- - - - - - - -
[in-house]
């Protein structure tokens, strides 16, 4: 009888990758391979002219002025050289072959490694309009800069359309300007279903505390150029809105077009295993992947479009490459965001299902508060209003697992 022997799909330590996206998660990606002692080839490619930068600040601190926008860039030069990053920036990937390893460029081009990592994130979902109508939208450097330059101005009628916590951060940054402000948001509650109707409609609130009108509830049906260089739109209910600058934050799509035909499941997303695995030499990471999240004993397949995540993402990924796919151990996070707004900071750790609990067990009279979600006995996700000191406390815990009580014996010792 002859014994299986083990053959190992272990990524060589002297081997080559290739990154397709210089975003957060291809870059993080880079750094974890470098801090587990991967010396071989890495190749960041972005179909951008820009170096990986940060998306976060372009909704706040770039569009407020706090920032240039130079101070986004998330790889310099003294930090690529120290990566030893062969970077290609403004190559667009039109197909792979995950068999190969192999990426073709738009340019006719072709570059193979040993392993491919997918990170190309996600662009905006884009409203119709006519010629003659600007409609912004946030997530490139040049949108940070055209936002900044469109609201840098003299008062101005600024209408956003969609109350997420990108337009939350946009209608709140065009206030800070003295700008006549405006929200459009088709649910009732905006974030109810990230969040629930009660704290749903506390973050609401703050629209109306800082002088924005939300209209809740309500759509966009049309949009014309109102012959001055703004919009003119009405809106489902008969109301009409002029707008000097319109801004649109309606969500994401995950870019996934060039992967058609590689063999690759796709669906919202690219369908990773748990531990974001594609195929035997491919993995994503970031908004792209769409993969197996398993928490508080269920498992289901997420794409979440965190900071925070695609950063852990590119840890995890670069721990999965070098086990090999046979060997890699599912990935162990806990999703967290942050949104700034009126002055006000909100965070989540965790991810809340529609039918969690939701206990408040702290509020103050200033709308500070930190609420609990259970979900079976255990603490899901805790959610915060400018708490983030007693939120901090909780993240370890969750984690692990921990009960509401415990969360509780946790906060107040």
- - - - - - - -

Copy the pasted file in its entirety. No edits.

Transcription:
[in-house]
């Protein structure tokens, strides 16, 4: 009888990758391979002219002025050289072959490694309009800069359309300007279903505390150029809105077009295993992947479009490459965001299902508060209003697992 022997799909330590996206998660990606002692080839490619930068600040601190926008860039030069990053920036990937390893460029081009990592994130979902109508939208450097330059101005009628916590951060940054402000948001509650109707409609609130009108509830049906260089739109209910600058934050799509035909499941997303695995030499990471999240004993397949995540993402990924796919151990996070707004900071750790609990067990009279979600006995996700000191406390815990009580014996010792 002859014994299986083990053959190992272990990524060589002297081997080559290739990154397709210089975003957060291809870059993080880079750094974890470098801090587990991967010396071989890495190749960041972005179909951008820009170096990986940060998306976060372009909704706040770039569009407020706090920032240039130079101070986004998330790889310099003294930090690529120290990566030893062969970077290609403004190559667009039109197909792979995950068999190969192999990426073709738009340019006719072709570059193979040993392993491919997918990170190309996600662009905006884009409203119709006519010629003659600007409609912004946030997530490139040049949108940070055209936002900044469109609201840098003299008062101005600024209408956003969609109350997420990108337009939350946009209608709140065009206030800070003295700008006549405006929200459009088709649910009732905006974030109810990230969040629930009660704290749903506390973050609401703050629209109306800082002088924005939300209209809740309500759509966009049309949009014309109102012959001055703004919009003119009405809106489902008969109301009409002029707008000097319109801004649109309606969500994401995950870019996934060039992967058609590689063999690759796709669906919202690219369908990773748990531990974001594609195929035997491919993995994503970031908004792209769409993969197996398993928490508080269920498992289901997420794409979440965190900071925070695609950063852990590119840890995890670069721990999965070098086990090999046979060997890699599912990935162990806990999703967290942050949104700034009126002055006000909100965070989540965790991810809340529609039918969690939701206990408040702290509020103050200033709308500070930190609420609990259970979900079976255990603490899901805790959610915060400018708490983030007693939120901090909780993240370890969750984690692990921990009960509401415990969360509780946790906060107040």